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Vegetable supplies expected to be tight through Thanksgiving

With California’s coastal and San Joaquin Valley vegetable deals winding down prior to the volume coming on in the desert deals, many items are in a demand-exceeds-supply situation that could remain in effect through Thanksgiving.

On Monday, Oct. 27, the Iceberg lettuce market hit $20 f.o.b. and there is every indication it could go much higher over the next couple of weeks. While demand was solid the week of Oct. 27-31, it will only increase as the Thanksgiving pull is felt. Thanksgiving demand is expected to pick up around Nov. 11 and supplies are expected to be short.

Mark McBride, who is on the sales desk for Coastline Produce in Salinas, CA, and a longtime veteran in the vegetable business, said warm weather and the California drought have combined to create “a very challenging situation.”

He explained that fields have been running ahead of schedule for the last couple of months because of warm weather.

“We are running out of acres to harvest,” he said Oct. 29.

He further explained that the drought and changing cropping patterns have reduced the fall vegetable deal in Huron in the San Joaquin Valley “to a fraction of what it used to be. Say what you want about Huron, but it played a very important role.”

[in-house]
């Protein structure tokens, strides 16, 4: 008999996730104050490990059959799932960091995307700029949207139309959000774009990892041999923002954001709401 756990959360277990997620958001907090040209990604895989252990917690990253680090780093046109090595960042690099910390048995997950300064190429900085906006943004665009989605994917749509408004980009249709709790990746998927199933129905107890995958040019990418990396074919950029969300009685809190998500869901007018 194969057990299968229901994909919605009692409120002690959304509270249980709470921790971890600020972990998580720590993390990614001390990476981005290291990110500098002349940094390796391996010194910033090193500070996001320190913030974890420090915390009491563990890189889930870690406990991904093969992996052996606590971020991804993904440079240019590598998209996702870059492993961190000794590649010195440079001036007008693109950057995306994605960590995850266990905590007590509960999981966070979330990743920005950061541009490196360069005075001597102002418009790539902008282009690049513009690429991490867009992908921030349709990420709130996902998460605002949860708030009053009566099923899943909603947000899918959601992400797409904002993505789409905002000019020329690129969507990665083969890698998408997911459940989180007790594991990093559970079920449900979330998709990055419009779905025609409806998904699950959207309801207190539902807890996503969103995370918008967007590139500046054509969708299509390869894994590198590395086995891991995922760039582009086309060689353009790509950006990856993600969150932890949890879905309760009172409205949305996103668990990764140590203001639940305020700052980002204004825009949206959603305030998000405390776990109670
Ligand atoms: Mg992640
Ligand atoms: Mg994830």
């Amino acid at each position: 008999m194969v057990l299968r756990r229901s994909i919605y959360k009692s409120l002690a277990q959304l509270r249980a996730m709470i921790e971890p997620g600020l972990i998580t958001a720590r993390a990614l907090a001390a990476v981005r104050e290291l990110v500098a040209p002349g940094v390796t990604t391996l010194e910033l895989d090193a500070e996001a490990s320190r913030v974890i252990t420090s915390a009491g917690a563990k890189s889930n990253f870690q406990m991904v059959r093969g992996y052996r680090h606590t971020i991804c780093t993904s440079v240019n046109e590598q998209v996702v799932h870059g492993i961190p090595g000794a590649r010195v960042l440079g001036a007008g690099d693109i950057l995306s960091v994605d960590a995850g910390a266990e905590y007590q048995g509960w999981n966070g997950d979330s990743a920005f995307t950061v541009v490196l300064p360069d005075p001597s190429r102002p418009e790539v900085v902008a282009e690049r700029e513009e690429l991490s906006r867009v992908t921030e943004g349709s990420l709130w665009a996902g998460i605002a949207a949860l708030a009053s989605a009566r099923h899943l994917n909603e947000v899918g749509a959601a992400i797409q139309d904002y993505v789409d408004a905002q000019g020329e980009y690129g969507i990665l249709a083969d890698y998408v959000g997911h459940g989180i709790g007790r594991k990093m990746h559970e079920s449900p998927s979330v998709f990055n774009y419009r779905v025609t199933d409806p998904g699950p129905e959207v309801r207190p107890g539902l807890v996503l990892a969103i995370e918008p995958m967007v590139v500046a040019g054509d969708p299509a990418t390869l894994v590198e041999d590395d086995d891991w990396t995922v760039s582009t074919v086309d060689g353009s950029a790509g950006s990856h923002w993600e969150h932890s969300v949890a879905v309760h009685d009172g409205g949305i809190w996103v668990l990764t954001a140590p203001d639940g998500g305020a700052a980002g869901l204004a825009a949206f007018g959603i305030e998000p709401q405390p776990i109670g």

Today more and more grower-shippers have tried to extend their coastal deals and switch directly from the California coast to desert production in California and Arizona in the fall.

The California drought has also led to decreased San Joaquin Valley acreage causing the October-November time slot occupied by Huron to shrink considerably.

McBride said celery from the Oxnard to Santa Maria corridor appears to be in good shape, as are green onions from Mexico, “but the leaf items, cauliflower and broccoli to some extent, are short and I don’t see that changing until after Thanksgiving.”

Douglas Schaefer, president of EJ’s Produce Sales Inc. in Phoenix, told The Produce News Oct. 29 that a very difficult situation was brewing.  

“Salinas is about finished, yields from Huron are off and Yuma is late,” Schaefer said, noting that late August and early September rains in Arizona greatly affected planting schedules and threw everyone off.  “It’s all because of H20.”  

He said these factors — Arizona getting too much water and California not getting enough — are going to lead to a very short situation for the rest of November.  

In addition, Schaefer said many other crops, including watermelons and tomatoes, are having supply issues leading to high prices.

When asked how high the market could go on lettuce, Schaefer said the sky is the limit. “It’s like a hot air balloon,” he quipped. “How high is it going to go? Until it runs out of oxygen.”

Schaefer added that he is already getting inquiries for the Thanksgiving pull with retailers and wholesalers trying to set up advance sales beginning during the week of Nov. 7.  

“Strap on your boots and fasten your seat belts,” he said, indicating that a wild ride is in the works.